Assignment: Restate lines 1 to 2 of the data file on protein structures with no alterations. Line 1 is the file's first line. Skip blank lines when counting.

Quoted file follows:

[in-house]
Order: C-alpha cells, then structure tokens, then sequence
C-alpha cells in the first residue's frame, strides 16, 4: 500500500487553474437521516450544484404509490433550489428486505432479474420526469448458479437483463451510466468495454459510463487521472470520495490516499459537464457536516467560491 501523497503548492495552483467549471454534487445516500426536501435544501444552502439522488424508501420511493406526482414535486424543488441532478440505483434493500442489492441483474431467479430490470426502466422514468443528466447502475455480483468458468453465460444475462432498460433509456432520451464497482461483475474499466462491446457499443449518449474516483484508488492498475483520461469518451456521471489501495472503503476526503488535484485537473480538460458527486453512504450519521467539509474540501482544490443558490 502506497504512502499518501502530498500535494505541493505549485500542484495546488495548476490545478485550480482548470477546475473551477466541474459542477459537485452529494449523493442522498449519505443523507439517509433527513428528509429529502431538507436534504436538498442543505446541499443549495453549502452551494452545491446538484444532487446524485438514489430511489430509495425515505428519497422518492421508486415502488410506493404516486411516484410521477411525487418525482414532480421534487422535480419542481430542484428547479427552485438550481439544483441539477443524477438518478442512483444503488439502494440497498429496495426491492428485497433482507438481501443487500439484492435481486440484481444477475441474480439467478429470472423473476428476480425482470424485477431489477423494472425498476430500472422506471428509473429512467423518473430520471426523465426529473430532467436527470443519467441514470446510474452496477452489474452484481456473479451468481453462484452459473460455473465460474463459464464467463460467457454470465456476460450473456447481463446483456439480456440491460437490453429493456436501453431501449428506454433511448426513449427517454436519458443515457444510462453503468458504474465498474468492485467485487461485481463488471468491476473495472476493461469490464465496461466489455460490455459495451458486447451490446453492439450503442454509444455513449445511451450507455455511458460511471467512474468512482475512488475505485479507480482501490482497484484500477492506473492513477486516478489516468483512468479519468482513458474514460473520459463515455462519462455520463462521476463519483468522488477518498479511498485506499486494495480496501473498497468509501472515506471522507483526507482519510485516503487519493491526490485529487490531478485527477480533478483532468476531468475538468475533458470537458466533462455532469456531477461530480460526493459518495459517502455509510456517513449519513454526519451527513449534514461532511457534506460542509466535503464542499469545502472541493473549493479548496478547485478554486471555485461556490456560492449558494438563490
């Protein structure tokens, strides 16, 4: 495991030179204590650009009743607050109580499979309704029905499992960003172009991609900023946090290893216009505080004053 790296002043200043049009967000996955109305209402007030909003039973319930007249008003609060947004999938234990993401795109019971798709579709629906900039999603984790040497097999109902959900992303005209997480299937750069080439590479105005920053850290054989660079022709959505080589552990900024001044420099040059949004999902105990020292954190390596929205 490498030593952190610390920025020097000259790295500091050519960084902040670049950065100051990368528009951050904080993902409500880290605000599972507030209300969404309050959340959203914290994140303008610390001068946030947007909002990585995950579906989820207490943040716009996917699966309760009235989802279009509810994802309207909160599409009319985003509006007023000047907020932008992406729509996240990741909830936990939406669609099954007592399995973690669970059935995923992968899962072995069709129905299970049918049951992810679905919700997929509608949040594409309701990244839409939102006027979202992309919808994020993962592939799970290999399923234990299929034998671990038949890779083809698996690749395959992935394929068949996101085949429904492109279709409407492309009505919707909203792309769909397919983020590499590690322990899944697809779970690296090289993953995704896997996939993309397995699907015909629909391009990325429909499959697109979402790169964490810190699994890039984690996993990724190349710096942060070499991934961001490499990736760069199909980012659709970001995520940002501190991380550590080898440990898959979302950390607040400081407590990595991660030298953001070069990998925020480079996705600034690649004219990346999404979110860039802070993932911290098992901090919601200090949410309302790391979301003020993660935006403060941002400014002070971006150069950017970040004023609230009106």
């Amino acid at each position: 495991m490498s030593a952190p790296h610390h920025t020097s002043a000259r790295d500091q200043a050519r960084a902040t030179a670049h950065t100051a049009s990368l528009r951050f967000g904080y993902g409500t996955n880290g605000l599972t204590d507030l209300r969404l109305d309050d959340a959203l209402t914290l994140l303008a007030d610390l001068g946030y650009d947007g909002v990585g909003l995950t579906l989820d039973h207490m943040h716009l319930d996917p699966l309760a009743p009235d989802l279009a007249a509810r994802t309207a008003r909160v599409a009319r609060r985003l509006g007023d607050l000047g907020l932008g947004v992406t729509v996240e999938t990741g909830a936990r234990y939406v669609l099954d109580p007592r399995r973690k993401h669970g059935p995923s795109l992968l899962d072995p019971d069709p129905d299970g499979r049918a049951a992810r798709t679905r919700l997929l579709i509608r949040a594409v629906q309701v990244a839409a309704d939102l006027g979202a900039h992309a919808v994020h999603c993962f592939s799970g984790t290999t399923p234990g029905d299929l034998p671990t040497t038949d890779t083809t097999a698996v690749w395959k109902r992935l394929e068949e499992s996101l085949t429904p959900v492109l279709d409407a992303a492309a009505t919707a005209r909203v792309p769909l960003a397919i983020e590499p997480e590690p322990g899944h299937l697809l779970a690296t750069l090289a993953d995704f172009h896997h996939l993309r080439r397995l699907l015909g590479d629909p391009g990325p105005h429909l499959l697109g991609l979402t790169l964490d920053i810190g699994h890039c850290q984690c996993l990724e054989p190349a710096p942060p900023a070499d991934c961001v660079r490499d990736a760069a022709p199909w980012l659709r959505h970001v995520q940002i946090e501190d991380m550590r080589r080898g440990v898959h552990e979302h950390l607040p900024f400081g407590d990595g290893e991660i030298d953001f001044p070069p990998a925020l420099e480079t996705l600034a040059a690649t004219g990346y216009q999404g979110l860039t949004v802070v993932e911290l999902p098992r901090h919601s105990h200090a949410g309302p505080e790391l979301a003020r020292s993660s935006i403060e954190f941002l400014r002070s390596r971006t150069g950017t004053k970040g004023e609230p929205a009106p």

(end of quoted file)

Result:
[in-house]
Order: C-alpha cells, then structure tokens, then sequence